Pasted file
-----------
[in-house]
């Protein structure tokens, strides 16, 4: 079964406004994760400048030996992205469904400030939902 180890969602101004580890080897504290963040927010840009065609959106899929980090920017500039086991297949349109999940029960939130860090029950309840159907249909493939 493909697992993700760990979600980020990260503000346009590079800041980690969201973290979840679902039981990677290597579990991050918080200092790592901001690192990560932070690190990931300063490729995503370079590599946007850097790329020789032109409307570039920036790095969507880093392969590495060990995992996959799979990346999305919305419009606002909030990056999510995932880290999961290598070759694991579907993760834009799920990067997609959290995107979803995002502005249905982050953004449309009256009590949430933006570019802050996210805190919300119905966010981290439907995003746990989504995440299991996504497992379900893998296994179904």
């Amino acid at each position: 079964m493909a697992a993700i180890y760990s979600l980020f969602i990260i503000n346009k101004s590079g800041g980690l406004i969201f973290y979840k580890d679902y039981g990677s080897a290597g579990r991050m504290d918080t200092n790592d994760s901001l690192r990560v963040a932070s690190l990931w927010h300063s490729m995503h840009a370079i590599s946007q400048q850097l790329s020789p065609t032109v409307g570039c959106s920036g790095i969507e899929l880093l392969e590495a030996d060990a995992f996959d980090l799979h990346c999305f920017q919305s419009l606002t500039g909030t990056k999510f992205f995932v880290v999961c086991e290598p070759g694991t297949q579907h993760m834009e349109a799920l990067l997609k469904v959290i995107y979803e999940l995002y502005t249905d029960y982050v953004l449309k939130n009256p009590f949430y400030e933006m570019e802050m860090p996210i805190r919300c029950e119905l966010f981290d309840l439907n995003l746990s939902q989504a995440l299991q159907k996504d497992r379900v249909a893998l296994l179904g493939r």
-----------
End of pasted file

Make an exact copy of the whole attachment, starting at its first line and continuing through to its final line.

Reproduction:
[in-house]
């Protein structure tokens, strides 16, 4: 079964406004994760400048030996992205469904400030939902 180890969602101004580890080897504290963040927010840009065609959106899929980090920017500039086991297949349109999940029960939130860090029950309840159907249909493939 493909697992993700760990979600980020990260503000346009590079800041980690969201973290979840679902039981990677290597579990991050918080200092790592901001690192990560932070690190990931300063490729995503370079590599946007850097790329020789032109409307570039920036790095969507880093392969590495060990995992996959799979990346999305919305419009606002909030990056999510995932880290999961290598070759694991579907993760834009799920990067997609959290995107979803995002502005249905982050953004449309009256009590949430933006570019802050996210805190919300119905966010981290439907995003746990989504995440299991996504497992379900893998296994179904």
């Amino acid at each position: 079964m493909a697992a993700i180890y760990s979600l980020f969602i990260i503000n346009k101004s590079g800041g980690l406004i969201f973290y979840k580890d679902y039981g990677s080897a290597g579990r991050m504290d918080t200092n790592d994760s901001l690192r990560v963040a932070s690190l990931w927010h300063s490729m995503h840009a370079i590599s946007q400048q850097l790329s020789p065609t032109v409307g570039c959106s920036g790095i969507e899929l880093l392969e590495a030996d060990a995992f996959d980090l799979h990346c999305f920017q919305s419009l606002t500039g909030t990056k999510f992205f995932v880290v999961c086991e290598p070759g694991t297949q579907h993760m834009e349109a799920l990067l997609k469904v959290i995107y979803e999940l995002y502005t249905d029960y982050v953004l449309k939130n009256p009590f949430y400030e933006m570019e802050m860090p996210i805190r919300c029950e119905l966010f981290d309840l439907n995003l746990s939902q989504a995440l299991q159907k996504d497992r379900v249909a893998l296994l179904g493939r």